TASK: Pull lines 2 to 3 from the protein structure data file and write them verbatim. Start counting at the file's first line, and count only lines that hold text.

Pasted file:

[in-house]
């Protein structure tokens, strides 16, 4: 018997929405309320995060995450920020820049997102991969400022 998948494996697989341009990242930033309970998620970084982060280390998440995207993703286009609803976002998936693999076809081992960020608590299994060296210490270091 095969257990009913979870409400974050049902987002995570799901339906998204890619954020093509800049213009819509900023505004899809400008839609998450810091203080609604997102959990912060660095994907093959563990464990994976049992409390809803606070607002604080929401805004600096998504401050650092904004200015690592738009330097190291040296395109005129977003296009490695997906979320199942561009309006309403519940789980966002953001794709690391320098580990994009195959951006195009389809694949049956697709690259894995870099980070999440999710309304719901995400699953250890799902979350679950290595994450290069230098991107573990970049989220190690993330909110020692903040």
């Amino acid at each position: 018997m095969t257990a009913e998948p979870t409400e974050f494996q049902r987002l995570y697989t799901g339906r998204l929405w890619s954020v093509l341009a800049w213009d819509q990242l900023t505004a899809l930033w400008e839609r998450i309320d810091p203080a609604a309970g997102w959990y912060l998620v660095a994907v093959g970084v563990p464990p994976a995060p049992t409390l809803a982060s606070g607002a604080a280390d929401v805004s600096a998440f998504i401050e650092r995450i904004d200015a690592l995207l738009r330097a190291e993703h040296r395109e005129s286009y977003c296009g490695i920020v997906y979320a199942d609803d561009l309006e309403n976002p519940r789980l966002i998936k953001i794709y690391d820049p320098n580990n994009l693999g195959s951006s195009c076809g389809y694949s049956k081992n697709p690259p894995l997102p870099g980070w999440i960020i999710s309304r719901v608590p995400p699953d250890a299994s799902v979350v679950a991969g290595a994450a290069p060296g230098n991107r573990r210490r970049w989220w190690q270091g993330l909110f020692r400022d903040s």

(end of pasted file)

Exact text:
């Protein structure tokens, strides 16, 4: 018997929405309320995060995450920020820049997102991969400022 998948494996697989341009990242930033309970998620970084982060280390998440995207993703286009609803976002998936693999076809081992960020608590299994060296210490270091 095969257990009913979870409400974050049902987002995570799901339906998204890619954020093509800049213009819509900023505004899809400008839609998450810091203080609604997102959990912060660095994907093959563990464990994976049992409390809803606070607002604080929401805004600096998504401050650092904004200015690592738009330097190291040296395109005129977003296009490695997906979320199942561009309006309403519940789980966002953001794709690391320098580990994009195959951006195009389809694949049956697709690259894995870099980070999440999710309304719901995400699953250890799902979350679950290595994450290069230098991107573990970049989220190690993330909110020692903040």
């Amino acid at each position: 018997m095969t257990a009913e998948p979870t409400e974050f494996q049902r987002l995570y697989t799901g339906r998204l929405w890619s954020v093509l341009a800049w213009d819509q990242l900023t505004a899809l930033w400008e839609r998450i309320d810091p203080a609604a309970g997102w959990y912060l998620v660095a994907v093959g970084v563990p464990p994976a995060p049992t409390l809803a982060s606070g607002a604080a280390d929401v805004s600096a998440f998504i401050e650092r995450i904004d200015a690592l995207l738009r330097a190291e993703h040296r395109e005129s286009y977003c296009g490695i920020v997906y979320a199942d609803d561009l309006e309403n976002p519940r789980l966002i998936k953001i794709y690391d820049p320098n580990n994009l693999g195959s951006s195009c076809g389809y694949s049956k081992n697709p690259p894995l997102p870099g980070w999440i960020i999710s309304r719901v608590p995400p699953d250890a299994s799902v979350v679950a991969g290595a994450a290069p060296g230098n991107r573990r210490r970049w989220w190690q270091g993330l909110f020692r400022d903040s």